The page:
Noun

fond m (plural fonds)

  1. back
  2. bottom
  3. fund; funding
  4. foundation
  5. (figuratively) basics, essence
  6. background
  7. (cooking) base
  8. (music) foundation stop on a pipe organ
Derived terms
Descendants

Etymology 2

See the etymology of the corresponding lemma form.

Verb

fond

  1. third-person singular present indicative of fondre

Further reading

  • “fond” in Trésor de la langue française informatisé (The Digitized Treasury of the French Language).

Hungarian

Alternative forms

  • fonjad

Etymology

fon +‎ -d

Pronunciation

  • IPA(key): [ˈfond]
  • Hyphenation: fond
  • Rhymes: -ond

Verb

fond

  1. second-person singular subjunctive present definite of fon

Ladin

Etymology

From Latin fundus.

Noun

fond m (plural fonds)

  1. fund
  2. bottom

Maltese

Etymology

From Italian fondo.

Pronunciation

  • IPA(key): /fɔnt/

Adjective

fond (feminine singular fonda, plural fondi)

  1. deep
    Synonyms: għammieq, profond

Derived terms

  • fannad

Noun

fond m

  1. depth (that which is deep below; the deepest part)
    Synonyms: għamieq, profondità
  2. base; bottom
  3. fund

Middle English

Etymology 1

From Old English fēond.

Noun

fond (plural fondes)

  1. Alternative form of feend

Etymology 2

From fonnen +‎ -ed.

Adjective

fond

  1. Alternative form of fonned

Norwegian Bokmål

Etymology

From French fond, from Latin fundus

Noun

fond n (definite singular fondet, indefinite plural fond, definite plural fonda or fondene)

  1. a fund

Derived terms

  • pensjonsfond

References

  • “fond” in The Bokmål Dictionary.

Norwegian Nynorsk

Etymology

From French fond, from Latin fundus

Noun

fond n (definite singular fondet, indefinite plural fond, definite plural fonda)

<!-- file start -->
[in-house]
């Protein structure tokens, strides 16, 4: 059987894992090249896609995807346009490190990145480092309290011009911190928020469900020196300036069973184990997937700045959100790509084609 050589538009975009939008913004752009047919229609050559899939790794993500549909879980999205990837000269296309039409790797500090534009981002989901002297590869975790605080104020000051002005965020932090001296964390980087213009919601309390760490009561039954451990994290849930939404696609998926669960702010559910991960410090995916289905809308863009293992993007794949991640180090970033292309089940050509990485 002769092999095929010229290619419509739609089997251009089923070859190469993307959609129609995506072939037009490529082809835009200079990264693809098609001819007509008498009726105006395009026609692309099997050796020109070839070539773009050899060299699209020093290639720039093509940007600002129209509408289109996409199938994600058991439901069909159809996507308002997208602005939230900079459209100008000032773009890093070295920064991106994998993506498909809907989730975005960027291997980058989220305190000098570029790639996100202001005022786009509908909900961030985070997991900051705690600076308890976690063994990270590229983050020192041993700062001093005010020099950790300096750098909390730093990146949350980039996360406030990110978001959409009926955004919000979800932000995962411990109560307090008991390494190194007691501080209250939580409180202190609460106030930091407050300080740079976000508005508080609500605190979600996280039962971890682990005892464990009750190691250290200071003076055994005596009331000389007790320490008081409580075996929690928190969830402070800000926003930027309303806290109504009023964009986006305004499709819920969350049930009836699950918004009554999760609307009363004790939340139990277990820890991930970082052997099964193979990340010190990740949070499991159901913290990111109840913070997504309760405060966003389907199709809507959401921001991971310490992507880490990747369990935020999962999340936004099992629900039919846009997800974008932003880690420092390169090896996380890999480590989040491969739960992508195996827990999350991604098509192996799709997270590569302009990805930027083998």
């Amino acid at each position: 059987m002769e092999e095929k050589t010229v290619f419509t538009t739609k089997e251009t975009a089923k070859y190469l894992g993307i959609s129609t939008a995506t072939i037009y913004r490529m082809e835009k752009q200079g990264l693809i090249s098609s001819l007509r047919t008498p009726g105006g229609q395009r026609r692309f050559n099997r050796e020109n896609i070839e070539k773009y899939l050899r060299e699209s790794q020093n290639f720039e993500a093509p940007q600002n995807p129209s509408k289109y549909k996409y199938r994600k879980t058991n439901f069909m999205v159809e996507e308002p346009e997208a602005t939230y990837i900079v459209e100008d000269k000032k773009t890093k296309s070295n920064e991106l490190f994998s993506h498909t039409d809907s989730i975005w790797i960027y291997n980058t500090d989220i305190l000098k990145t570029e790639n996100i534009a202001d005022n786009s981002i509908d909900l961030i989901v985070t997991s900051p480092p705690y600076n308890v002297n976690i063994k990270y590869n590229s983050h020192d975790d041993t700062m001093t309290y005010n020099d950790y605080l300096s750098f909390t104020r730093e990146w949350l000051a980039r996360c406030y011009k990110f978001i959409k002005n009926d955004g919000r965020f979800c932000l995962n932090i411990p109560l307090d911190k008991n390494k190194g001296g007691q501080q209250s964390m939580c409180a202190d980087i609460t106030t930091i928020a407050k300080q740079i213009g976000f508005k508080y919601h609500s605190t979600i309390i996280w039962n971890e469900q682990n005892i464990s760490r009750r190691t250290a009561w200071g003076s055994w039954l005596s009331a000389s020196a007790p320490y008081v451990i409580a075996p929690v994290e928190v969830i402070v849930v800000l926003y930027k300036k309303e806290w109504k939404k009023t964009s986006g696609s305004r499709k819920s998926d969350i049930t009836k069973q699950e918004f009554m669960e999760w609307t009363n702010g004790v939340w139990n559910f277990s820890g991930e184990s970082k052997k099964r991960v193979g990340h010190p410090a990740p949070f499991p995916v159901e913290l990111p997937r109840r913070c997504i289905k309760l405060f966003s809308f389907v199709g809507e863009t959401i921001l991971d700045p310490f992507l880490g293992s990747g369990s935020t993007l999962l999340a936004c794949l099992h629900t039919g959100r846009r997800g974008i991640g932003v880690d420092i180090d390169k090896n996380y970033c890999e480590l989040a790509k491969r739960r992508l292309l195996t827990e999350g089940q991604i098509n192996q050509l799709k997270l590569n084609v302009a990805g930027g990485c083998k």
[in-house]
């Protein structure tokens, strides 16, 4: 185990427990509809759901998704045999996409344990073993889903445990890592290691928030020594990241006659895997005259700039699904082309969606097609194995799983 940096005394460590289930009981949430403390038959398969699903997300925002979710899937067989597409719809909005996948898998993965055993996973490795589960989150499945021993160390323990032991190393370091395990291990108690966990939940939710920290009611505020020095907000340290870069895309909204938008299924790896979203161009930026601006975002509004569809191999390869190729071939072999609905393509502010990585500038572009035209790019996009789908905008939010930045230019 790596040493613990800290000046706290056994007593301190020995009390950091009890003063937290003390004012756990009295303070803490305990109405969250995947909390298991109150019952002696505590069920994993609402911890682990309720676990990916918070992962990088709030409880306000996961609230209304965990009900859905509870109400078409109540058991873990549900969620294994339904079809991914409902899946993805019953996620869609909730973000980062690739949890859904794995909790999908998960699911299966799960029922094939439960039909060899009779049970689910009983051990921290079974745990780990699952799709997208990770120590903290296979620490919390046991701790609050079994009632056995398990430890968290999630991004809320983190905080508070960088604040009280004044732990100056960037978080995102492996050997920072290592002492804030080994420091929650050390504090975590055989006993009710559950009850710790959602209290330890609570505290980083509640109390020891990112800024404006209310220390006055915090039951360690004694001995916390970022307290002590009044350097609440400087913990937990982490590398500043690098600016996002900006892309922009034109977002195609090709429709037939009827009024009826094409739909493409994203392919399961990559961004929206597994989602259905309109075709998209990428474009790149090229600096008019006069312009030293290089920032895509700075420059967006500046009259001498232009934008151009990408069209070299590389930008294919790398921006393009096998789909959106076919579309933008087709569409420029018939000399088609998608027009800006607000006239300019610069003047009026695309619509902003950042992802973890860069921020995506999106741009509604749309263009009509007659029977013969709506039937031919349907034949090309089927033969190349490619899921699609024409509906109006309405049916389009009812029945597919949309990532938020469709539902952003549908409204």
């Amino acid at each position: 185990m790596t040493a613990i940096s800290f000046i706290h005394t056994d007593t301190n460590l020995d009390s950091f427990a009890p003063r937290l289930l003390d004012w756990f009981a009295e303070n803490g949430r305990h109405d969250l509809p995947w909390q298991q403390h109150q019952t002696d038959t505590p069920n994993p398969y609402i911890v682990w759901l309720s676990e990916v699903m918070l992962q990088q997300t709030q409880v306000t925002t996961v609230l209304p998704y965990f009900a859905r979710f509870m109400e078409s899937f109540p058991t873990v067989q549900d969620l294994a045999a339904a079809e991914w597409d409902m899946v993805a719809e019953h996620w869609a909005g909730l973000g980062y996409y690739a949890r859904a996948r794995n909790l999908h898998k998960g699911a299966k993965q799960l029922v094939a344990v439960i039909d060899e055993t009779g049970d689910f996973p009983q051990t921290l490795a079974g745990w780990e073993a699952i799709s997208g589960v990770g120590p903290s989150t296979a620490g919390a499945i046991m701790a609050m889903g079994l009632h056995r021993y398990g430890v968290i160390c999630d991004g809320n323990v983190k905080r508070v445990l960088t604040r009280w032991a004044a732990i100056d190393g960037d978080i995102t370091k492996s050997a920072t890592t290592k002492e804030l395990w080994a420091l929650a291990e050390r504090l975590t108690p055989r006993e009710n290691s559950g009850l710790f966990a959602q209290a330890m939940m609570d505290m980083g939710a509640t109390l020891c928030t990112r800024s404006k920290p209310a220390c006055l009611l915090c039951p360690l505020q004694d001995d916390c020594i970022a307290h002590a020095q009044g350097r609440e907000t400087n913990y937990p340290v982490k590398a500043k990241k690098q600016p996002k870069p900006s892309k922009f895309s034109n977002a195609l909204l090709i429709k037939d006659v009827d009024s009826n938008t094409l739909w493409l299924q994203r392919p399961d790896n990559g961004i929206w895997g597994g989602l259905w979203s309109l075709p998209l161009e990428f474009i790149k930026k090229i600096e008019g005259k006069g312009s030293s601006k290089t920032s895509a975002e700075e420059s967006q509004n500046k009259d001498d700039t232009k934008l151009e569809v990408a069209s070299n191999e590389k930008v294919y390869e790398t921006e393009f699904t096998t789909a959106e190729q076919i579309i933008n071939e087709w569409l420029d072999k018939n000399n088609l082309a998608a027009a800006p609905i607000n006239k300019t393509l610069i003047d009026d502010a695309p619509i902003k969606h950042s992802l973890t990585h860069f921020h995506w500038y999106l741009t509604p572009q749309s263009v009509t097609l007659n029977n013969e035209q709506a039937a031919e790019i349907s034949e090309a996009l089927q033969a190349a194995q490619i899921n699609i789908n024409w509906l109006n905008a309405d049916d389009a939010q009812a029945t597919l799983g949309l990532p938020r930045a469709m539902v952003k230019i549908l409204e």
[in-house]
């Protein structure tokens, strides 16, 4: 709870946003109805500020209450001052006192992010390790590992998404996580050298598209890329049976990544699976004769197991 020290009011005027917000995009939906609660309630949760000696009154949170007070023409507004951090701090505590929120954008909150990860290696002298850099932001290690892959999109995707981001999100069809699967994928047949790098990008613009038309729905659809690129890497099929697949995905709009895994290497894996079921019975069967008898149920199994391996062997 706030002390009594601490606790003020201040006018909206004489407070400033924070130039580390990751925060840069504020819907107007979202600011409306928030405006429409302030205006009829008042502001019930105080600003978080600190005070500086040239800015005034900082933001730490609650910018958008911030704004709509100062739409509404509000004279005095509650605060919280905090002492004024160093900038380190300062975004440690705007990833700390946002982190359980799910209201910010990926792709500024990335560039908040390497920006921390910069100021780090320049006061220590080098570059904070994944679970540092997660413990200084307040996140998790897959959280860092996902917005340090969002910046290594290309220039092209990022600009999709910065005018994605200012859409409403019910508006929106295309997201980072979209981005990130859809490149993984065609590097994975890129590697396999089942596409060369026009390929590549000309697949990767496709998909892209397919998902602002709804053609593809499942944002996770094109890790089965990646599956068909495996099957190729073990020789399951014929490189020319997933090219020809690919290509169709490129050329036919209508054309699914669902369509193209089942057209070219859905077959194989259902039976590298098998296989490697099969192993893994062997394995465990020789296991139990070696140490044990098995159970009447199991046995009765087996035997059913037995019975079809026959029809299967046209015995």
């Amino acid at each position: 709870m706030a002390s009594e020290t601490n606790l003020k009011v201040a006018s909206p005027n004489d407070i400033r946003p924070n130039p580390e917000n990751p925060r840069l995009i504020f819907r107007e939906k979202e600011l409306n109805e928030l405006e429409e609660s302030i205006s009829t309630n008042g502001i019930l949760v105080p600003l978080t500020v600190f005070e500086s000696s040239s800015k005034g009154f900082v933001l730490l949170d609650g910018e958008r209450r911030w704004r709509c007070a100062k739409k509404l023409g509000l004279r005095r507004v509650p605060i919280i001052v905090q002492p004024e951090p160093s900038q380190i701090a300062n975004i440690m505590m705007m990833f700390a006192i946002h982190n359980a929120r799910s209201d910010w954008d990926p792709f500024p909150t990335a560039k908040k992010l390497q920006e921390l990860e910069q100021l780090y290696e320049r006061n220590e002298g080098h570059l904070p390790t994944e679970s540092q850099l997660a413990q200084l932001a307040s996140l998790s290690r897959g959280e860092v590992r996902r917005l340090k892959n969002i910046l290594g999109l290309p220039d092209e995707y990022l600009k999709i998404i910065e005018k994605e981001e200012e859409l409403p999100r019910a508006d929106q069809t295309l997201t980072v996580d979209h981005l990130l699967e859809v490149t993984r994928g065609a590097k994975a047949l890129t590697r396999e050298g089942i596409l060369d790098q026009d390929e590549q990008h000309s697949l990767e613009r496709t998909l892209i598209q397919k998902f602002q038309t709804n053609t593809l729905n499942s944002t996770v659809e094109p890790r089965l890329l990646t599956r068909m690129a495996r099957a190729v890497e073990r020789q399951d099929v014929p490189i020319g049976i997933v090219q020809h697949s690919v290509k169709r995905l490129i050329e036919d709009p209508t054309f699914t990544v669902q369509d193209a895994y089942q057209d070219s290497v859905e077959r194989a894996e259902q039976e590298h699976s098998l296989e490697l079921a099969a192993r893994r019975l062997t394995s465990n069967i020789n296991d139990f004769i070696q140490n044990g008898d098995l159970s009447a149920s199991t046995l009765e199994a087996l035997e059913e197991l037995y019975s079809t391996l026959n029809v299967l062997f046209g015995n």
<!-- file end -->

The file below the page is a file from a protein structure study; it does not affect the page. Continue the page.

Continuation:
1. a fund

Derived terms

  • pensjonsfond

References

  • “fond” in The Nynorsk Dictionary.

Romanian

Etymology

Borrowed from French fond, itself from Latin fundus. Doublet of the inherrited fund.

Pronunciation

  • IPA(key): /fond/

Noun

fond n (plural fonduri)

  1. fund
  2. background
  3. content, substance, essence

Declension

Derived terms

  • în fond (essentially, basically)

Serbo-Croatian

Etymology

From French fond

Noun

fȍnd m (Cyrillic spelling фо̏нд)

  1. fund

Declension


Swedish

Etymology

From French fond

Pronunciation

Noun

fond c

  1. fund
  2. backdrop; a theatrical scenery
  3. (“Kitchen French”) broth

Declension

Related terms

fund
  • fondera


English

Alternative forms

  • warme (obsolete)

Pronunciation

  • (Received Pronunciation) IPA(key): /wɔːm/
  • (US) IPA(key): /wɔɹm/
  • Rhymes: -ɔː(ɹ)m

Etymology 1

From Middle English warm, werm, from Old English wearm, from Proto-West Germanic *warm, from Proto-Germanic *warmaz, with different proposed origins:

  1. Proto-Indo-European *gʷʰer- (warm, hot), related to Ancient Greek θερμός (thermós), Latin formus, Sanskrit घर्म (gharma).
  2. Proto-Indo-European *wer- (to burn), related to Hittite [script needed] (warnuzi) and to Old Church Slavonic варити (variti).